The California leaf-nosed bat has known populations all along the lower Colorado River, throughout reaches 1-6. There are 10 known maternity colonies found along the LCR with 7 of these considered major (more than 100 bats). There are also eight large winter roosts known of California leaf-nosed bats along the LCR. In addition to known colonies and roosts, California leaf-nosed bats have been detected along the LCR during acoustic and capture surveys.

Information about acoustic surveys of bats can be found at the LCR MSCP Bats Research and Monitoring web page. Information about capturing bats can be found at the LCR MSCP Bats Research and Monitoring web page.

Foraging usually takes place in dry desert washes, 3-6 miles from the roost. In the winter, this distance decreases to around one-half mile from the roost. Desert wash plant communities include: ironwood, palo verde, mesquite, catclaw, and smoketree. Evidence has also been found that leaf-nosed bats were utilizing riparian areas as well. During a study along the Muddy River in Moapa, NV, California leaf-nosed bats were detected acoustically in four distinct habitat types: riparian marsh, mesquite bosques, riparian woodlands, and riparian shrublands. Woodlands consisted of Fremont cottonwood, velvet ash, Goodding's willow, and Washington fan palms. Shrublands included stands of arrowweed and quailbush. Desert scrub habitat of the Sonoran and Mojave Deserts is dominated by creosote and bursage.

Roosting habitat is dependent on mines and caves that maintain high temperatures year-round. Because California leaf-nosed bats forage during the entire year, foraging habitat in close proximity to roosting sites may be more important during the winter months. Night roosts consist of shallow caves in natural situations, as well as manmade structures, including mining prospects, bridges, and buildings, which are also readily used near foraging habitat. The combination of day roosts, night roosts, and foraging habitat appears to be an important three-way association to support a population of California leaf-nosed bats.

LCR MSCP Conservation Measures

The Habitat Conservation Plan provides conservation measures specific to each species. Listed below are the species specific conservation measures for the California leaf-nosed bat. Click on the arrows to expand the table.

CLNB1—Conduct surveys to locate California leaf-nosed bat roost sites

Conduct investigations to identify locations of California leaf-nosed bat roost sites within 5 miles of the LCR MSCP planning area in Reaches 3–5.

CLNB2—Create covered species habitat near California leaf-nosed bat roost sites

The LCR MSCP process for selecting sites to establish cottonwood-willow and honey mesquite as habitat for other covered species will, based on the information collected under conservation measure CLNB1, give priority, when consistent with achieving LCR MSCP goals for other covered species, to selecting sites that are within 5 miles of California leaf-nosed bat roosts in Reaches 3–5. As described in Section 5.4.3 in the HCP, created cottonwood-willow and honey mesquite land cover will be designed to establish stands that will support a substantially greater density and diversity of plant species that are likely to support a greater abundance of insect prey species than is currently produced in the affected land cover types.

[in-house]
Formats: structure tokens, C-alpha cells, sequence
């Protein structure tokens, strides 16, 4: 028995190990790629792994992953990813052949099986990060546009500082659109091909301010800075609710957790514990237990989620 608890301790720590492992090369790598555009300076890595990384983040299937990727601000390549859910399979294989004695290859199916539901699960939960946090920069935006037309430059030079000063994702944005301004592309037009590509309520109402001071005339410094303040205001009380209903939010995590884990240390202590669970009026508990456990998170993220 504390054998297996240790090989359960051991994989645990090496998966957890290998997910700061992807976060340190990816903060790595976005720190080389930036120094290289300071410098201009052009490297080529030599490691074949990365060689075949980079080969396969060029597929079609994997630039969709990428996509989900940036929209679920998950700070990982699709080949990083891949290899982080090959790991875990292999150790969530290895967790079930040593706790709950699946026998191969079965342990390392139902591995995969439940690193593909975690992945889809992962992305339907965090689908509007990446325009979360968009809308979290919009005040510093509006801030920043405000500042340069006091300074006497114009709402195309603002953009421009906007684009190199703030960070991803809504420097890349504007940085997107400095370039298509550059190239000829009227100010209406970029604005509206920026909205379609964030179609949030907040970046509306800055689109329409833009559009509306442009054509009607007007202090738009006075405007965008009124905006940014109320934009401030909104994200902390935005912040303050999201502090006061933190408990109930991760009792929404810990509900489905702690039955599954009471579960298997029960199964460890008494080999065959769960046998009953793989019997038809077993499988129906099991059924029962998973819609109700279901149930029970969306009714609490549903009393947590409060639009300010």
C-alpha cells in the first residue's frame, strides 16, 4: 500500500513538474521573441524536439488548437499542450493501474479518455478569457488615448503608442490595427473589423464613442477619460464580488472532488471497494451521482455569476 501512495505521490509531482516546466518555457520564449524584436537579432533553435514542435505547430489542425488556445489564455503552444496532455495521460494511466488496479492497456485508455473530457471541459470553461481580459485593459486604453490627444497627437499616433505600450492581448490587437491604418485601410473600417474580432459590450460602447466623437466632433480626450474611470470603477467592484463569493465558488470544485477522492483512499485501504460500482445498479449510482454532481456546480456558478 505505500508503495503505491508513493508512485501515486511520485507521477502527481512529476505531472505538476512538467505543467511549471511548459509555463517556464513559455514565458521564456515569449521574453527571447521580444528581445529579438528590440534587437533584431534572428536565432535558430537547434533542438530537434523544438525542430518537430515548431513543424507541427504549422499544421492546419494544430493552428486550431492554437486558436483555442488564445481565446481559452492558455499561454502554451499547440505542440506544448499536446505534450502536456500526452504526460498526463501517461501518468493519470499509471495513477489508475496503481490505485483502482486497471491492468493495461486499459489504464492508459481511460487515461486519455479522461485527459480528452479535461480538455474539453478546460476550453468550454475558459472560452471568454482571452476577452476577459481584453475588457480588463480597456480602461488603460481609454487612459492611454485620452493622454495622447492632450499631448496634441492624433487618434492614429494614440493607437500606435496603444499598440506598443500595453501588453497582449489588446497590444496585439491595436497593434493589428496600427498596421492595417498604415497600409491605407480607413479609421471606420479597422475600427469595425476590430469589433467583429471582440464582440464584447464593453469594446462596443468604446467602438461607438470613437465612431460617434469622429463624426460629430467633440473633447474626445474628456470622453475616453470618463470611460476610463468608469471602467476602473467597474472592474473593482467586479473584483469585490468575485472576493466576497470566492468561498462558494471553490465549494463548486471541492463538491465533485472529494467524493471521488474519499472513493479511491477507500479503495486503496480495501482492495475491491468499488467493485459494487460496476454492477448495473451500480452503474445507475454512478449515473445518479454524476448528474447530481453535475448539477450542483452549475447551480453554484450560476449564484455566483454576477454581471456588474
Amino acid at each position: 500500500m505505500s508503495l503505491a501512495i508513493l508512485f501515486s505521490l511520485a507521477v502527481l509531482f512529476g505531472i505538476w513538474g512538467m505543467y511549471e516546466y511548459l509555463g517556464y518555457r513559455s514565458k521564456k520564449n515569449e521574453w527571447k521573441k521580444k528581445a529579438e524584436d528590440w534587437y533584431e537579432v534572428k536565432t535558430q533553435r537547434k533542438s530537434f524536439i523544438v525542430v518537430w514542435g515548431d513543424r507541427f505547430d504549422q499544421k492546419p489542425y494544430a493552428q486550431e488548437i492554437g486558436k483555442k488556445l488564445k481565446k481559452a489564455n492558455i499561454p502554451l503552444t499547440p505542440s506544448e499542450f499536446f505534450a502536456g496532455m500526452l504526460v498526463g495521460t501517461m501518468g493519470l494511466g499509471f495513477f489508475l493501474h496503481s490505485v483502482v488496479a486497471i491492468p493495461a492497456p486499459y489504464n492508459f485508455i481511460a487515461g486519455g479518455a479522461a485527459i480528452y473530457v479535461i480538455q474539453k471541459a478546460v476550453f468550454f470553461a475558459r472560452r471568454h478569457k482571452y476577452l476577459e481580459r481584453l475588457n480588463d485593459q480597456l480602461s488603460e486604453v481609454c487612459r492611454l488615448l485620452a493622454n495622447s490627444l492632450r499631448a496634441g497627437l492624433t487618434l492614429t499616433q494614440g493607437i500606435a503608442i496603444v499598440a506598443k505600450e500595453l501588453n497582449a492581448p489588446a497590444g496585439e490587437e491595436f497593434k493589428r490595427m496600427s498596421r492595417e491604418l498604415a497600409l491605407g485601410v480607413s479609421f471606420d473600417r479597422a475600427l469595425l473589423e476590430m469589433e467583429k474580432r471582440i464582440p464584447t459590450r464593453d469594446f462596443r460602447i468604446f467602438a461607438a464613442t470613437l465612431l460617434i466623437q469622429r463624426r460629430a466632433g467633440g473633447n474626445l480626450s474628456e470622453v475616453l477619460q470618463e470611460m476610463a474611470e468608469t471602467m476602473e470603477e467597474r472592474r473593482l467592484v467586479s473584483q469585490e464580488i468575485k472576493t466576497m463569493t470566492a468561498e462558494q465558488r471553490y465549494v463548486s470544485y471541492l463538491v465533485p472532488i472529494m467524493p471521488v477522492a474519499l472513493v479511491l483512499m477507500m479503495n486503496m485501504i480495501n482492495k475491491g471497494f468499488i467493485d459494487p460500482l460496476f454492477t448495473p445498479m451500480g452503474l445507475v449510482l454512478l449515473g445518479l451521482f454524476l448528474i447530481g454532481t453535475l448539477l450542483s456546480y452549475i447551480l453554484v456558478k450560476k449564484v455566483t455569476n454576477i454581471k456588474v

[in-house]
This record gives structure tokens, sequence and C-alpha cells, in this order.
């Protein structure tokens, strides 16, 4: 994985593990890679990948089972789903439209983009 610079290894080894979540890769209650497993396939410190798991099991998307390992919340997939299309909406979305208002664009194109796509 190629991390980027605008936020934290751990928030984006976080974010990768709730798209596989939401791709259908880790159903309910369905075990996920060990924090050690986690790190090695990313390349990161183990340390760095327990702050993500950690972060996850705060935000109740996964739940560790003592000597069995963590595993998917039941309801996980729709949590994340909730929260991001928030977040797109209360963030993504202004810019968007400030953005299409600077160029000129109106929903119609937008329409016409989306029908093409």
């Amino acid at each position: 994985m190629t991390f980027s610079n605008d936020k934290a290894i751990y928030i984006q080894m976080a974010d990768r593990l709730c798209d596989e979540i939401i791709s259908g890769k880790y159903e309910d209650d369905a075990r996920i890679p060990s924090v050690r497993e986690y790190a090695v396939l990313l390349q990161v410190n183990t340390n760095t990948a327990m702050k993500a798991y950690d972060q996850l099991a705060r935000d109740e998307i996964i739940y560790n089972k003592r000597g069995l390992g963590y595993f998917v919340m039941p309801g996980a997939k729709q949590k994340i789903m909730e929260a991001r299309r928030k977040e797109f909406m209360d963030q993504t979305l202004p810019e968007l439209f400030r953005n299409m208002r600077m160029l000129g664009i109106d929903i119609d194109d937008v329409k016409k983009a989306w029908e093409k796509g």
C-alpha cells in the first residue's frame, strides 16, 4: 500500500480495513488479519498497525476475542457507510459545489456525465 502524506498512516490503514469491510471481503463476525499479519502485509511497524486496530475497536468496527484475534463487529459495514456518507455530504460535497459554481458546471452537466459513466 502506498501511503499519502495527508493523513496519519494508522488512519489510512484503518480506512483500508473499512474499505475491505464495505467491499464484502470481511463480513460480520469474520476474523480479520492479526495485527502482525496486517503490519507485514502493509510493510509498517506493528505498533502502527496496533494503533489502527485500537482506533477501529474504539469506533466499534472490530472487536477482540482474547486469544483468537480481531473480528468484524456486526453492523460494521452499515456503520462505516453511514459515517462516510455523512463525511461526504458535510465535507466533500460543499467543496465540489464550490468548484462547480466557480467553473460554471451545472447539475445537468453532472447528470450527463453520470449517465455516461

MRM1—Conduct surveys and research to better identify covered and evaluation species habitat requirements

Conduct surveys and research, as appropriate, to collect information necessary to better define the species habitat requirements and to design and manage fully functioning created covered and evaluation species habitats. This conservation measure applies to those species for which comparable measures are not subsumed under species-specific conservation measures (Section 5.7 in the HCP). They are not applicable to species for which habitat would not be created under the LCR MSCP Conservation Plan, such as the desert tortoise, relict leopard frog, humpback chub, and threecorner milkvetch.

MRM2—Monitor and adaptively manage created covered and evaluation species habitats

Created species habitats will be managed to maintain their functions as species habitat over the term of the LCR MSCP. Created habitat will be monitored and adaptively managed over time to determine the types and frequency of management activities that may be required to maintain created cottonwood-willow, honey mesquite, marsh, and backwater land cover as habitat for covered species. This conservation measure applies to those species for which comparable measures are not subsumed under species-specific conservation measures (Section 5.7 in the HCP). They are not applicable to species for which habitat would not be created under the LCR MSCP Conservation Plan, such as the desert tortoise, relict leopard frog, humpback chub, and threecorner milkvetch.

CMM1—Reduce risk of loss of created habitat to wildfire

Management of LCR MSCP conservation areas will include contributing to and integrating with local, state, and Federal agency fire management plans. Conservation areas will be designed to contain wildfire and facilitate rapid response to suppress fires (e.g., fire management plans will be an element of each conservation area management plan).

CMM2—Replace created habitat affected by wildfire

In the event of created-habitat degradation or loss as a result of wildfire, land management and habitat creation measures to support the reestablishment of native vegetation will be identified and implemented.

Research and Monitoring Activities

The LCR MSCP conducts a variety of research and monitoring activities along the LCR encompassing both MSCP and non-MSCP species. For a complete list of all activities, please see the Research and Monitoring Activities web page.

This gallery includes photos of this species. If you require larger photos, please contact our webmaster Michelle Reilly at mreilly@usbr.gov.

California leaf-nosed bat captured at Cibola National Wildlife Refuge, October 2007 - Photo by Reclamation California leaf-nosed bat being released after capture at the Colorado River Indian Tribes 'Ahakhav Tribal Preserve, June 2011 - Photo by Reclamation California leaf-nosed bat caught in mist-net at the Colorado River Indian Tribes 'Ahakhav Tribal Preserve, June 2011 - Photo by Reclamation California leaf-nosed bat in hand, captured at the Colorado River Indian Tribes 'Ahakhav Tribal Preserve, August 2008 - Photo by Reclamation